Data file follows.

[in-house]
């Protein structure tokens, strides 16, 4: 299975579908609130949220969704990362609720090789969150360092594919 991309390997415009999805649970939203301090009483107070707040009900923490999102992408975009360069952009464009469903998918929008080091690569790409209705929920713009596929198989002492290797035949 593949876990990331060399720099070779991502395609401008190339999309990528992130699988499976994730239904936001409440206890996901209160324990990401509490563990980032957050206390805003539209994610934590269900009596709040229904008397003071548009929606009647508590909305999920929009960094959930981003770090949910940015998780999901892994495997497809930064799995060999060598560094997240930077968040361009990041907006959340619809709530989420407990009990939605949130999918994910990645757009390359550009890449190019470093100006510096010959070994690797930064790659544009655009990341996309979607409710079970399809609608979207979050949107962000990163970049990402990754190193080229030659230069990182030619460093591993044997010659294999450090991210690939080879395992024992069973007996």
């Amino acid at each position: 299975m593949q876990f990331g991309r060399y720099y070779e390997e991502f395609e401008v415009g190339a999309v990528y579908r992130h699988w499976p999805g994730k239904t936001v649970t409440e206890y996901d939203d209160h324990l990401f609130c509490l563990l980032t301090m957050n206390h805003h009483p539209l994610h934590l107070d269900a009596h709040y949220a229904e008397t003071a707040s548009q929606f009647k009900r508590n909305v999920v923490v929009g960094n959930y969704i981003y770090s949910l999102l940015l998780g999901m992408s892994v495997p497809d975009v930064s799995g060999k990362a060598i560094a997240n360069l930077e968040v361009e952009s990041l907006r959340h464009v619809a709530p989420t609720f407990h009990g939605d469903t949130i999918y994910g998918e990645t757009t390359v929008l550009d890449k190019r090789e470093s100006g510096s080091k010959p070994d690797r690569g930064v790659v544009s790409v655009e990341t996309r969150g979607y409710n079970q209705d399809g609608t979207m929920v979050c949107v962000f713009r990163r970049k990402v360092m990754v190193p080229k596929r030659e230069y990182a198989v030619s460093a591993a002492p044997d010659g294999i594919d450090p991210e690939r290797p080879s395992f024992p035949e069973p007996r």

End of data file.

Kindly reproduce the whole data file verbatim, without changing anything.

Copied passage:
[in-house]
């Protein structure tokens, strides 16, 4: 299975579908609130949220969704990362609720090789969150360092594919 991309390997415009999805649970939203301090009483107070707040009900923490999102992408975009360069952009464009469903998918929008080091690569790409209705929920713009596929198989002492290797035949 593949876990990331060399720099070779991502395609401008190339999309990528992130699988499976994730239904936001409440206890996901209160324990990401509490563990980032957050206390805003539209994610934590269900009596709040229904008397003071548009929606009647508590909305999920929009960094959930981003770090949910940015998780999901892994495997497809930064799995060999060598560094997240930077968040361009990041907006959340619809709530989420407990009990939605949130999918994910990645757009390359550009890449190019470093100006510096010959070994690797930064790659544009655009990341996309979607409710079970399809609608979207979050949107962000990163970049990402990754190193080229030659230069990182030619460093591993044997010659294999450090991210690939080879395992024992069973007996």
């Amino acid at each position: 299975m593949q876990f990331g991309r060399y720099y070779e390997e991502f395609e401008v415009g190339a999309v990528y579908r992130h699988w499976p999805g994730k239904t936001v649970t409440e206890y996901d939203d209160h324990l990401f609130c509490l563990l980032t301090m957050n206390h805003h009483p539209l994610h934590l107070d269900a009596h709040y949220a229904e008397t003071a707040s548009q929606f009647k009900r508590n909305v999920v923490v929009g960094n959930y969704i981003y770090s949910l999102l940015l998780g999901m992408s892994v495997p497809d975009v930064s799995g060999k990362a060598i560094a997240n360069l930077e968040v361009e952009s990041l907006r959340h464009v619809a709530p989420t609720f407990h009990g939605d469903t949130i999918y994910g998918e990645t757009t390359v929008l550009d890449k190019r090789e470093s100006g510096s080091k010959p070994d690797r690569g930064v790659v544009s790409v655009e990341t996309r969150g979607y409710n079970q209705d399809g609608t979207m929920v979050c949107v962000f713009r990163r970049k990402v360092m990754v190193p080229k596929r030659e230069y990182a198989v030619s460093a591993a002492p044997d010659g294999i594919d450090p991210e690939r290797p080879s395992f024992p035949e069973p007996r």